TRURO — A month after Nicholas and Angela Rose and their two children became the last residents to be evicted from the Truro Motor Inn, the town released a statement defending its actions against landlords David and Carolyn Delgizzi of Weston.
“While we are disappointed to have valued members of our community displaced as a result of this process, the Town and particularly the Board of Health and its staff, stand by their decision to require that the Inn be closed,” the press release said. It was sent to the Independent by Health Agent Emily Beebe.
Nicholas Rose said last month that many of the 50 residents who previously lived in the motel were forced off Cape because they could not find anywhere nearby to move to. The Rose family is paying out of pocket to stay in motels while they continue to look for permanent housing.
Judge Donna Salvidio of the Southeast Housing Court had ordered the Delgizzis to relocate their tenants and to cover the cost of relocation. That did not happen, and Salvidio then ordered the property owners to evict the remaining occupants through separate eviction actions over the course of the past year.
“The town was not party to those actions and had no control over the disposition of those cases or the manner in which the occupants were relocated,” the press release said.
According to Housing Court records, 15 tenants were still living in the Inn in September 2022 when Salvidio ordered the Delgizzis to carry out the evictions. On July 6, once the Roses left, the Inn was empty.
The town had initiated legal action against the Delgizzis in 2019 after an inspection revealed numerous violations of the state sanitary code, including bedrooms smaller than required, overloaded electrical outlets, rooms without smoke and carbon-monoxide detectors, and a failed septic system.
The Delgizzis’ refusal to bring the property into compliance “forced the town into litigation for the protection of the occupants, neighboring property owners, and first responders,” the press release said.
The Delgizzis ignored multiple court orders to upgrade the septic system and bring the property into compliance. They also ignored requests to help tenants relocate. At a contempt hearing in February 2022, the Delgizzis agreed to contract Boston-based property management company RND Consultants to manage the relocation of tenants.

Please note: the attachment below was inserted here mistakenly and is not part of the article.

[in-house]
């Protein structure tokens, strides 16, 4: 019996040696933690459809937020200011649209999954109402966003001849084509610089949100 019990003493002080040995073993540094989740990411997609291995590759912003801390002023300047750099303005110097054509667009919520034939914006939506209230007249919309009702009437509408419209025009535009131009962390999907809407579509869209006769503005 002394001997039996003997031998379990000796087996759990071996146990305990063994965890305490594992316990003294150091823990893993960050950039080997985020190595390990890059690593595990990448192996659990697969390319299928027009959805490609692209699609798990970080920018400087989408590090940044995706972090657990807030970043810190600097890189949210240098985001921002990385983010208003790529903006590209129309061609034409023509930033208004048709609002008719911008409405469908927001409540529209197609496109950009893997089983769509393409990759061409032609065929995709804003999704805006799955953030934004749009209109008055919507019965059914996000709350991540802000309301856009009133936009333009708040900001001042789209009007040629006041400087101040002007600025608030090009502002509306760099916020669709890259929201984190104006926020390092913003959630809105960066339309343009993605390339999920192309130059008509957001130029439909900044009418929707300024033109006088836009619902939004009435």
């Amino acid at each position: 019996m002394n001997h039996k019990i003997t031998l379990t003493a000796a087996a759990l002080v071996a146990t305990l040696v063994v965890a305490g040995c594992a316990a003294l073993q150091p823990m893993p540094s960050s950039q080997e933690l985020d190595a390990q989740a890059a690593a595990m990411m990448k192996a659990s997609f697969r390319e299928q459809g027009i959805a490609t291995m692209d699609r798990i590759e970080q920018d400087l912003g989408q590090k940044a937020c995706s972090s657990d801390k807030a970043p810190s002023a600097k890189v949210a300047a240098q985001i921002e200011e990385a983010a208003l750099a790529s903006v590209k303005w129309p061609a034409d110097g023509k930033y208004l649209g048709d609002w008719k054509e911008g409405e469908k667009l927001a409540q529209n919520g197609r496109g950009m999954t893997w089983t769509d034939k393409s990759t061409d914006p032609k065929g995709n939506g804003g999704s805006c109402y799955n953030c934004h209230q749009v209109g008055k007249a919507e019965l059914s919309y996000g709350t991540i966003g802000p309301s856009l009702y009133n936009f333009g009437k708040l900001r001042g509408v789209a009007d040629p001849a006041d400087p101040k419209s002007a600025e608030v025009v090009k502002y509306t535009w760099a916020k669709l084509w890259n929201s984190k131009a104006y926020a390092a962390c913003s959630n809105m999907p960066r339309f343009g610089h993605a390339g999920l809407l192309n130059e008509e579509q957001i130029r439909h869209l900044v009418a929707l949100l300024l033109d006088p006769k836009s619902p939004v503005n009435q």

But that contract ended in October 2022 because “the parties were unable to find alternative housing that all of the occupants found acceptable,” according to the town’s press release. The Delgizzis were also behind on paying $37,605 to RND for its services, RND’s president Janice Bergeron wrote in a letter to the Delgizzis’ attorney, Dina Browne, explaining why RND had stopped providing services to tenants.
When asked if the town could assist the Rose family or any other tenants who were evicted from the Inn without a subsidy from the Delgizzis as per the court order, Town Manager Darrin Tangeman said the town doesn’t have the funds nor is there a legal mechanism to do that.
Tangeman said that families affected by Truro Motor Inn evictions could seek help through the Homeless Prevention Council’s rental assistance program, which offers up to $600 a month for up to three years to income-eligible residents of Truro. But according to HPC Executive Director Hadley Luddy, the rental assistance program is available only for “residents in existing or newly secured year-round rentals.”
The Rose family found temporary housing at the Wellfleet Motel after their eviction, as the Independent has reported. That motel’s nightly rates range from $239 to $425 for a room, or $6,692 to $11,900 a month.
The town has not determined what is next for the Truro Motor Inn, Tangeman said during his office hours on July 31. He said that the board of health and select board would hold a joint executive session on Aug. 1 to discuss the property’s future. The agenda for that executive session was “to consider the purchase, exchange, or lease or value of real property.”
According to Truro Treasurer Caitlin Gelatt, the Delgizzis owe $38,823 in back taxes for the property.
The Delgizzis owe $211,728 on another Truro property at 101 Shore Road, Gelatt said.
The Delgizzis bought three properties in Brewster in 2019 and 2020 while they were in litigation with the town to bring the Truro Motor Inn up to minimum habitability standards. (See story on this page by Christine Legere.)
Housing court records from 2021 show that the Delgizzis were charging tenants of the Inn a combined monthly rent of $18,400 or $216,000 annually.
Carolyn and David Delgizzi declined to comment for this article.